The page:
As he often does, Tyrion had Bronn's number. The script is straight from the books. Bronn stood for Tyrion because he felt it was a good gamble.

In the show, Bronn says "fair enough"; in the books, he agrees by not disagreeing. "And if you die?" Same difference.

  • 5
    aka: job security
    – Mazura
    Commented Apr 21, 2019 at 22:33

The same scene from the book has a slightly different context

"Sing­er," Tyrion said, turn­ing to Marillion, "when you make a bal­lad of this, be cer­tain you tell them how Lady Arryn de­nied the dwarf the right to a cham­pi­on, and sent him forth lame and bruised and hobbling to face her fin­est knight."

"I deny you noth­ing!" Lysa Arryn said, her voice peeved and shrill with ir­ri­ta­tion. "Name your cham­pi­on, Imp... if you think you can find a man to die for you."

"If it is all the same to you, I’d soon­er find one to kill for me." Tyrion looked over the long hall. No one moved. For a long mo­ment he won­dered if it had all been a co­los­sal blun­der.

Then there was a stir­ring in the rear of the cham­ber. "I’ll stand for the dwarf," Bronn called out.

In his second to last quip of this chapter, Tyrion is laying out two things for the audience. He says

When you make a ballad of this

in order to remind everyone of the way news travels in the Seven Kingdoms. It also carries an implication of vengeance against those involved in his execution, by association to "The Rains of Castamere". By this point Bronn has certainly realized that he's not about to be elevated in this company or even receive any substantial reward. Conversely, since he was present at the inn when Tyrion was captured and without the protection of a powerful family Bronn may be worrying he could end up swinging from a tree if he ever ventures into Lannister territory.

Tyrion also says:

to face her finest knight.

This was surely sarcasm on Tyrion's part. Ser Vardis Egen was designated as Lysa's champion moments earlier, and he's about 15 years senior to Bronn (by Catelyn's later estimate). There were dozens of men who volunteered for the duel, many of whom Bronn was sure to avoid fighting, especially Ser Lyn Corbray, established later as a deadly duelist. Bronn is a calculating mercenary, the fact that he knew who he was fighting and felt confident about it surely helped him make his decision.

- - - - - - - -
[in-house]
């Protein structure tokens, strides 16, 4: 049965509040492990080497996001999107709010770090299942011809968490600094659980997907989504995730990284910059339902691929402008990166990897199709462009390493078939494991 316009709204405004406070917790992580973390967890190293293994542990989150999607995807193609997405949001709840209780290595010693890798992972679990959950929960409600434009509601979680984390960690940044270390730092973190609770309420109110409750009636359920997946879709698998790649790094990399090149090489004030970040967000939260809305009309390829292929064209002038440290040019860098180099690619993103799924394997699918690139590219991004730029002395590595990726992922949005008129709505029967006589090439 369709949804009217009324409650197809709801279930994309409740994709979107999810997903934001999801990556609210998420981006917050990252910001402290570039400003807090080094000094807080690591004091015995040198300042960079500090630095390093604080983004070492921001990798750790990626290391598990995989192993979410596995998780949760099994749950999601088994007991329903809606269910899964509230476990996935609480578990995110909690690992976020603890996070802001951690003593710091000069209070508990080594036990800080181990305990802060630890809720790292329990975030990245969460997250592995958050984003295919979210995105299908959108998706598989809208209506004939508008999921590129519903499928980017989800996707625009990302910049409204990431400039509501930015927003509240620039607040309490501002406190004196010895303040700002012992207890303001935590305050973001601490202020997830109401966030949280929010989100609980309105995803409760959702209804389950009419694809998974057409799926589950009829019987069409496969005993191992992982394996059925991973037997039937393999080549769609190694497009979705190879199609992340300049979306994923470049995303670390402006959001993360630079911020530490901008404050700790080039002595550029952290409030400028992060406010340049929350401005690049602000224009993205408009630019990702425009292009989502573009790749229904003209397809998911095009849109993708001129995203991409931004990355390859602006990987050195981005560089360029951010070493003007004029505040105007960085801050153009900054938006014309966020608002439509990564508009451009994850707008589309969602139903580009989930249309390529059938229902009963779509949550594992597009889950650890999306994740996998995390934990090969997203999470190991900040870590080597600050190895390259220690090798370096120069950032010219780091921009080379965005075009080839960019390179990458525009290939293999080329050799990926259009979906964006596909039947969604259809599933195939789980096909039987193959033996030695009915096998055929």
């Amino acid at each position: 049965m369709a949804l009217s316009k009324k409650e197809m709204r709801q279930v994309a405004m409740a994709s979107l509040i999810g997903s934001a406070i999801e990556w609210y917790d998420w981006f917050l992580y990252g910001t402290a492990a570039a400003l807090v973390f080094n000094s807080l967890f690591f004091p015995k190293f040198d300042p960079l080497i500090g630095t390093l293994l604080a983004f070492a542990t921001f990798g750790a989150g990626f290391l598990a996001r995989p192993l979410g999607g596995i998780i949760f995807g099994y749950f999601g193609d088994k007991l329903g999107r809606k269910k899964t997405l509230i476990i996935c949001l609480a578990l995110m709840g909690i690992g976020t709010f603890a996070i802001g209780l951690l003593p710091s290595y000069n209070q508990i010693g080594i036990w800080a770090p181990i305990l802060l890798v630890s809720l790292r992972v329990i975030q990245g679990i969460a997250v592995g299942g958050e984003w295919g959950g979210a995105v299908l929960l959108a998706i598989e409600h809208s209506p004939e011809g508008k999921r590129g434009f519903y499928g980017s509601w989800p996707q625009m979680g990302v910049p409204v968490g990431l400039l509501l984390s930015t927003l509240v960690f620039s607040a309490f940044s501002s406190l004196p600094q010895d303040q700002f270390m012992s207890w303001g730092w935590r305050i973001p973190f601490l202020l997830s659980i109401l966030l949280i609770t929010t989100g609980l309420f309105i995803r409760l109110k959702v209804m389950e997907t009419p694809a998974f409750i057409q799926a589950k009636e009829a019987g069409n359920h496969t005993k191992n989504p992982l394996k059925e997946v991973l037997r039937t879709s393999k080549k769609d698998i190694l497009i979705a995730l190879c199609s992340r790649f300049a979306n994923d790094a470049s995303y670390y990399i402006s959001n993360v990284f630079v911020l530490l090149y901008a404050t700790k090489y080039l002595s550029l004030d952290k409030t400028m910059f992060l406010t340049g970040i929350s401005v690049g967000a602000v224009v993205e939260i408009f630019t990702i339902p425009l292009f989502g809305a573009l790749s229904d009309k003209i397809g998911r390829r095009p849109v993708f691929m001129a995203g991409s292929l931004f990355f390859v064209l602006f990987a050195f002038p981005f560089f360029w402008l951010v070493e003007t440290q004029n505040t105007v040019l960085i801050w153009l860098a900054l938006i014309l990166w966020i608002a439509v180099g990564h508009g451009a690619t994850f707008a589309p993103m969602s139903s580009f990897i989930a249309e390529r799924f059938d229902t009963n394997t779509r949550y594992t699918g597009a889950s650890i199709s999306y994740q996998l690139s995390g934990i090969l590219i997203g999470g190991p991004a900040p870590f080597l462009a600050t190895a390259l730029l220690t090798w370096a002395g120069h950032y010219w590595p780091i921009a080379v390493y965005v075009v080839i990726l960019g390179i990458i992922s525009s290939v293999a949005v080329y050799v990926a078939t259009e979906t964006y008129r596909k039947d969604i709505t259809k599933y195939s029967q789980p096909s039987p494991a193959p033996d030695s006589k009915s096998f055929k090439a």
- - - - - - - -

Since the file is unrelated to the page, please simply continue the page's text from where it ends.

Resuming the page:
So, while Bronn's motivation is certainly to obtain gold and riches, like Jolenealaska said, I think there's more to be said for his calculus when he decided to take this risk. He thought it was a safe bet.

  • A singer named Marillion?? Don't know if that is genius or lazy! Commented Apr 29, 2019 at 10:02

As sellsword Bronn wants to be a part of something that will give him access to wealth, women, and possibly more. He sees that Tyrion might provide that opportunity.

This comes straight from the mouth of George R.R. Martin himself...

Tyrion just talks. His tongue is always getting him into trouble. So his weapons are wit, sarcasm, and scathing observances, and truth telling.

The situation in the Eyrie is a clear example. He can't seem to persuade Lysa or Catelyn that he is innocent of the charges against him and he demands a trial by battle.

Lysa is a woman and the ward of the Eyrie, her son Sweetrobin, is a young boy and a sickly young boy at that. They're not going to fight, so she chooses a champion. So he demands the right since he is dwarf and not a trained warrior to choose his own champion and she is maneuvered into this. She says 'well yes if anyone will fight for you' expecting that no one will because they are in a hall complete surrounded by her own men, none of whom are going to show that kind of disloyalty.

Bronn is a common sellsword of no particular ancestry, or noble birth, not a knight, but still a mercenary who has made his living for most of his life by hiring out his sword to one person or another and he is looking for advancement. He's looking for a patron who will give him access to money, and women, and a place in a noble household.

He see that Tyrion is a possibility for this and Catelyn and Lysa are not possibilities. Neither one of them is going say 'yes, Bronn, you can join our household and we'll make you a knight' or anything like that, that's not going to go anywhere. And sure enough when crunch time comes Bronn steps forward and says 'I'll fight for the dwarf'.


I am sure other have touched on what I am about to say:

  1. Firstly, Bronn liked money
  2. Justifiably confident in his fighting ability
  3. Some affection for Tyrion and a sense of fair play -- he did not like that everyone was opposed to the little guy in a country that Bronn probably did not like much